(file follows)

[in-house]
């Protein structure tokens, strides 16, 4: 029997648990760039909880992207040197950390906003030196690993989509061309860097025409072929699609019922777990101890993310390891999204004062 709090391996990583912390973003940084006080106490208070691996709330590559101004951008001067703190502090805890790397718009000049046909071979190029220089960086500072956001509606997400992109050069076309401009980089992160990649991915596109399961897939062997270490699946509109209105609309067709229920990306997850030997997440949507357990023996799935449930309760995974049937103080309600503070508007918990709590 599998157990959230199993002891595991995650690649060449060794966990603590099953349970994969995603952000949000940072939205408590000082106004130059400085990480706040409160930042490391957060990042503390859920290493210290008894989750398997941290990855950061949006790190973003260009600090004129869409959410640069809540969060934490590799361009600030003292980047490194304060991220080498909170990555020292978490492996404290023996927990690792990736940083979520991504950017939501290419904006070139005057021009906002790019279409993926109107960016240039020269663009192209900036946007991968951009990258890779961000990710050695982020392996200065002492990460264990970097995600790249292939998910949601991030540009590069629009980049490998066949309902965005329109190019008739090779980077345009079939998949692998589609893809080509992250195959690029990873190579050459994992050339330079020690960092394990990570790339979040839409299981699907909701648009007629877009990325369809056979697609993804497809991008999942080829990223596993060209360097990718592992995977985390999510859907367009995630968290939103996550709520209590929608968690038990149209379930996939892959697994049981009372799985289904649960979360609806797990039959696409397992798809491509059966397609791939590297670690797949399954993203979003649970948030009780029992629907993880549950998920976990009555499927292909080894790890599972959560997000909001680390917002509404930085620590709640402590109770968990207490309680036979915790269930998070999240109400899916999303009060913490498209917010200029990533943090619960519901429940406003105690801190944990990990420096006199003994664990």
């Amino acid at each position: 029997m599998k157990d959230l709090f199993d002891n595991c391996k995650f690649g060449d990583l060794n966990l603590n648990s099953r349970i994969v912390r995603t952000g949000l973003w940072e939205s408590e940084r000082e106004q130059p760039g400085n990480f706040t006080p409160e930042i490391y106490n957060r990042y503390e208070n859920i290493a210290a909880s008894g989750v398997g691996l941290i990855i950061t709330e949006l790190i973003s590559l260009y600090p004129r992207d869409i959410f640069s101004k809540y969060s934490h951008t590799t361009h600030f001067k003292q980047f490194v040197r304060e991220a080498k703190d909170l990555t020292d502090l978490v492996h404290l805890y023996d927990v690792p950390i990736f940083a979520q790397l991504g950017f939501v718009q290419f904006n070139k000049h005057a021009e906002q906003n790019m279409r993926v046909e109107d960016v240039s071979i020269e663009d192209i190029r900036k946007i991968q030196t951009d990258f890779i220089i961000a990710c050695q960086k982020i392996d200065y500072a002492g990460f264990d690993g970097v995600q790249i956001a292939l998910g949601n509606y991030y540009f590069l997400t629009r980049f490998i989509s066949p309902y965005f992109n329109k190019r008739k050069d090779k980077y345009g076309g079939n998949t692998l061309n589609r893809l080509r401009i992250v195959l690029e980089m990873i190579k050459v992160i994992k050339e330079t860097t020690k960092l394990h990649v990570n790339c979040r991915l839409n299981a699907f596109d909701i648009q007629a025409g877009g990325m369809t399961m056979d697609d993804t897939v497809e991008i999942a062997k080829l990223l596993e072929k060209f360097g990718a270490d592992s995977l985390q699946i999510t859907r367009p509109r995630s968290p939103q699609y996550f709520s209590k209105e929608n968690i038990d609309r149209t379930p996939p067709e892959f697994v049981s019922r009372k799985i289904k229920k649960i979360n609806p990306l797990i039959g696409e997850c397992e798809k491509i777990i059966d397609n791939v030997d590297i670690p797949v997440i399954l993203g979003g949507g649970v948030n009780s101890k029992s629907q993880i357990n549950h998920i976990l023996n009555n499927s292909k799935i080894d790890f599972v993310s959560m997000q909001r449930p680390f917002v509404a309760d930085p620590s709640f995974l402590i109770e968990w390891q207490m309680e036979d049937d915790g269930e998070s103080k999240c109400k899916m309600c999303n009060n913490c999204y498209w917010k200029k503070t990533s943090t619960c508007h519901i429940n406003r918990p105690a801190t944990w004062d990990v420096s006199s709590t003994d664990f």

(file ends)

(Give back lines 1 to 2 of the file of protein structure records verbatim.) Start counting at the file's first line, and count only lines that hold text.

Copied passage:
[in-house]
């Protein structure tokens, strides 16, 4: 029997648990760039909880992207040197950390906003030196690993989509061309860097025409072929699609019922777990101890993310390891999204004062 709090391996990583912390973003940084006080106490208070691996709330590559101004951008001067703190502090805890790397718009000049046909071979190029220089960086500072956001509606997400992109050069076309401009980089992160990649991915596109399961897939062997270490699946509109209105609309067709229920990306997850030997997440949507357990023996799935449930309760995974049937103080309600503070508007918990709590 599998157990959230199993002891595991995650690649060449060794966990603590099953349970994969995603952000949000940072939205408590000082106004130059400085990480706040409160930042490391957060990042503390859920290493210290008894989750398997941290990855950061949006790190973003260009600090004129869409959410640069809540969060934490590799361009600030003292980047490194304060991220080498909170990555020292978490492996404290023996927990690792990736940083979520991504950017939501290419904006070139005057021009906002790019279409993926109107960016240039020269663009192209900036946007991968951009990258890779961000990710050695982020392996200065002492990460264990970097995600790249292939998910949601991030540009590069629009980049490998066949309902965005329109190019008739090779980077345009079939998949692998589609893809080509992250195959690029990873190579050459994992050339330079020690960092394990990570790339979040839409299981699907909701648009007629877009990325369809056979697609993804497809991008999942080829990223596993060209360097990718592992995977985390999510859907367009995630968290939103996550709520209590929608968690038990149209379930996939892959697994049981009372799985289904649960979360609806797990039959696409397992798809491509059966397609791939590297670690797949399954993203979003649970948030009780029992629907993880549950998920976990009555499927292909080894790890599972959560997000909001680390917002509404930085620590709640402590109770968990207490309680036979915790269930998070999240109400899916999303009060913490498209917010200029990533943090619960519901429940406003105690801190944990990990420096006199003994664990």